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An Introduction To Family Social Work,9780495092247
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An Introduction To Family Social Work

by
Edition:
2nd
ISBN13:

9780495092247

ISBN10:
049509224X
Media:
Paperback
Pub. Date:
7/6/2006
Publisher(s):
Cengage Learning
List Price: $107.66
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Summary

SECTION I. 1. Field of Family Social Work. 2. The Family as a Social System. 3. Family Work Skills. SECTION II. ASSESSMENT. 4. Genograms & Developmental Perspective. 5. Understanding Diversity in the Assessment Process. 6. Risk and Strengths Assessment. 7. Measurement Instrument. SECTION III. INTERVENTION PHASE. 8. Problem Definition, Goal Setting and Contracting. 9. Intervention at the Meso and Macro Levels. 10. Intervention at the Family and Parental Level. 11. Focusing on Children. SECTION IV. EVALUATING YOUR WORK. 12. Evaluating Family Work. SECTION V. TERMINATION. 13. Termination.

Table of Contents

PREFACE xviii
CHAPTER ONE The Field of Family Social Work 1(40)
What Is Family Social Work?
2(4)
Field of Family Social Work
4(2)
Family Social Work and Family Therapy
6(1)
Realities of Family Social Work Practice
7(2)
The Family as a Special Group Form
8(1)
What Is a Family?
9(2)
Purposes of Families
11(3)
Diversity and Families
14(3)
Family Diversity Now and Beyond
17(2)
Family of Orientation/Family of Origin
18(1)
Family of Procreation
18(1)
Extended Family
18(1)
Blended Family
19(1)
Adoptive Family
19(1)
Foster Family
19(1)
Single-Parent Family
19(1)
Diverse Family Structures
19(1)
A Definition of Family
20(2)
Myths About the Family
22(1)
Beliefs About Families
22(4)
Belief I: Families Want to Be Healthy
23(1)
Belief II: Families Want to Stay Together and Overcome Their Differences
23(1)
Belief III: Parents Need Understanding and Support for the Challenges Involved in Keeping Relationships Satisfying and for Raising Children
24(1)
Belief IV: Parents Can Learn Positive, Effective Ways of Responding to Their Children if They Have Opportunities for Support, Knowledge, and Skills
24(1)
Belief V Parents' Basic Needs Must Be Met Before They Can Respond Effectively and Positively to the Needs of Their Children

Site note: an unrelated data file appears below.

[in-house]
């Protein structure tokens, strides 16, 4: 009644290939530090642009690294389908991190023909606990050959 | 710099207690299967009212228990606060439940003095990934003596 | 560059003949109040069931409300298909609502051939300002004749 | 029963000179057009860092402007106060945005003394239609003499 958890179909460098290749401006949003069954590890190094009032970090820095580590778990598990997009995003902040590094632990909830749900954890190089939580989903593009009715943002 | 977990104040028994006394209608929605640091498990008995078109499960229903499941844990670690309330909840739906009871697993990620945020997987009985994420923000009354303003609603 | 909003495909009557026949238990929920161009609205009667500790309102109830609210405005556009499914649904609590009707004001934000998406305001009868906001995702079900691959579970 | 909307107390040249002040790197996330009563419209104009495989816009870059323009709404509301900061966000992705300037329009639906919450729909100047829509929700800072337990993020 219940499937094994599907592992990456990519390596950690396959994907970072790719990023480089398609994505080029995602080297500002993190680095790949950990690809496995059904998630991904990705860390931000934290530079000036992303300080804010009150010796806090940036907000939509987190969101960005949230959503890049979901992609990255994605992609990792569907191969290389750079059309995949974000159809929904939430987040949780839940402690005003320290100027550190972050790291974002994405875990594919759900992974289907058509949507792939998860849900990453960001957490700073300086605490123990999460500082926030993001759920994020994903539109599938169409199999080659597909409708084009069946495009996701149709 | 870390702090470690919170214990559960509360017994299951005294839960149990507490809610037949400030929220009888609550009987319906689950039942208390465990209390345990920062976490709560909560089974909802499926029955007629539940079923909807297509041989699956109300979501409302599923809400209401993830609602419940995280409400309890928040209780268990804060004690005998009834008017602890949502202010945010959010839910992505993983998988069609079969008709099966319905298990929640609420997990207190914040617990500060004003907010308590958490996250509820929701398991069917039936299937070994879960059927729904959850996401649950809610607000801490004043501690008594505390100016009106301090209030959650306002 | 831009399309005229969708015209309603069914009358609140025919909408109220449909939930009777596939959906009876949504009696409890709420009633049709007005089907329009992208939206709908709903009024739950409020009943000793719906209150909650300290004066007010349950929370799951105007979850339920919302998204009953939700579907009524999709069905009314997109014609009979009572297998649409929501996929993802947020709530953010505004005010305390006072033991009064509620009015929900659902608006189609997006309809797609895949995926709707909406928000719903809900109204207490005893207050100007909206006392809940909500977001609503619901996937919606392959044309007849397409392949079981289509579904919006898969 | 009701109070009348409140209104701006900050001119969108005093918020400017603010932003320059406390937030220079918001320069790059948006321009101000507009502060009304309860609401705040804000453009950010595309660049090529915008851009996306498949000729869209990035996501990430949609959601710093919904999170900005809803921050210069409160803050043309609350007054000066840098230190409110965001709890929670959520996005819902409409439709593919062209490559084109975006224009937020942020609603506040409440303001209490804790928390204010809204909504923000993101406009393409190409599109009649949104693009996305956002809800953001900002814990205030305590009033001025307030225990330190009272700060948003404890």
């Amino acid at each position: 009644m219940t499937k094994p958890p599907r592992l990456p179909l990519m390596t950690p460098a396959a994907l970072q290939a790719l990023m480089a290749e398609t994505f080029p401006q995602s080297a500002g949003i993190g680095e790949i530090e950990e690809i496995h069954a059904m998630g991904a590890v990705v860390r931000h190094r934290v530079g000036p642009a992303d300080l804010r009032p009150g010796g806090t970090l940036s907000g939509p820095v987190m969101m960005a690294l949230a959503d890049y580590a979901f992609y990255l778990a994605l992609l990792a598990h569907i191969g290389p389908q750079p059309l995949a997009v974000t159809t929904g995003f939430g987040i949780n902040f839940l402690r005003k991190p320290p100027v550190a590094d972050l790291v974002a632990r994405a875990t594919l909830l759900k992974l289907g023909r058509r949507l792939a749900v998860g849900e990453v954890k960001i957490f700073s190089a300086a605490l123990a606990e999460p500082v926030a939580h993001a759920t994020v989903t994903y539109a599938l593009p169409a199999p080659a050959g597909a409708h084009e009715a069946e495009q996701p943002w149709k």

24(1)
Belief VI: Every Family Member Needs Nurturing
24(1)
Belief VII: Family Members, Regardless of Gender or Age, Deserve Respect from Each Other
25(1)
Belief VIII: A Child's Emotional and Behavioral Difficulties Should Be Viewed Within the Context of the Family and the Larger Social Environment
25(1)
Belief IX: All People Need a Family
25(1)
Belief X: Most Family Difficulties Do Not Appear Overnight But Have Developed Gradually Over the Years
25(1)
Belief XI: A Difference Exists Between Thoughts and Actions in Parenting
25(1)
Belief XII: A Difference Exists Between Being a "Perfect" Parent and a "Good Enough" Parent
26(1)
Belief XIII: Families Require Fair and Equal Treatment from Environmental Systems
26(1)
Principles That Guide Family Social Work
26(2)
Principle I: The Best Place to Help Families Is in Their Home
26(1)
Principle II: Family Social Work Empowers Families to Solve Their Own Problems
26(1)
Principle III: Intervention Should Be Individualized and Based Upon an Assessment of the Social, Psychological, Cultural, Educational, Economic, and Physical Characteristics of the Particular Family
27(1)
Principle IV Family Social Workers Must Respond First to the Immediate Needs of Families and Then to Their Long-Term Goals
27(1)
Assumptions of Family Social Work
28(7)
Home-Based Support for Families
28(2)
Family-Centered Philosophy
30(1)
Crisis Intervention
30(1)
"Teachability" of Families
31(1)
Ecological Approach
32(3)
Chapter Summary
35(1)
Exercises
36(5)
CHAPTER TWO Family Systems 41(32)
What Is a Family System?
42(2)
Key Assumptions About Family Systems
44(18)
The Family As a Whole Is More than the Sum of Its Parts
45(1)
Families Try to Balance Change and Stability
46(4)
A Change in One Family Member Affects All of the Family Members
50(1)
Family Members' Behaviors Are Best Explained by Circular Causality
51(4)
A Family Belongs to a Larger Social System and Encompasses Many Subsystems
55(4)
A Family Operates According to Established Rules
59(3)
Family Subsystems 6i
Spousal and Parental Subsystems
62(1)
Triangulation
62(3)
The Sibling Subsystem: Fellow Travelers
65(1)
Family System Disruptions
66(2)
Multigenerational Transmission of Patterns
68(1)
Chapter Summary
69(1)
Exercises
69(4)
CHAPTER THREE Practical Aspects of Family Social Work 73(20)
Referral Process
74(1)
Scheduling Family Meetings
74(3)